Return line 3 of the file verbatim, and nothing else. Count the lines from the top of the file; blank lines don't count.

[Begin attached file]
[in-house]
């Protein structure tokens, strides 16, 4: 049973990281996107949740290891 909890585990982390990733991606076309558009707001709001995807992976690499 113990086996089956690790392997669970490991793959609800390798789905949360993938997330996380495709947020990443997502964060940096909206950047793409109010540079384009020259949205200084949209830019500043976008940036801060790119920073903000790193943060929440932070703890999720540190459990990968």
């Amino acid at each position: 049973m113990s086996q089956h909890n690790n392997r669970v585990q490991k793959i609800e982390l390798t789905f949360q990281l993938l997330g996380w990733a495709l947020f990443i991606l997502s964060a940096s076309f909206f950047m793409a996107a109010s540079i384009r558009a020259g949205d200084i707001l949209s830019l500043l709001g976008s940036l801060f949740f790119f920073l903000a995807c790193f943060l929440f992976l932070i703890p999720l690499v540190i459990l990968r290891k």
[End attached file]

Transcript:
């Amino acid at each position: 049973m113990s086996q089956h909890n690790n392997r669970v585990q490991k793959i609800e982390l390798t789905f949360q990281l993938l997330g996380w990733a495709l947020f990443i991606l997502s964060a940096s076309f909206f950047m793409a996107a109010s540079i384009r558009a020259g949205d200084i707001l949209s830019l500043l709001g976008s940036l801060f949740f790119f920073l903000a995807c790193f943060l929440f992976l932070i703890p999720l690499v540190i459990l990968r290891k």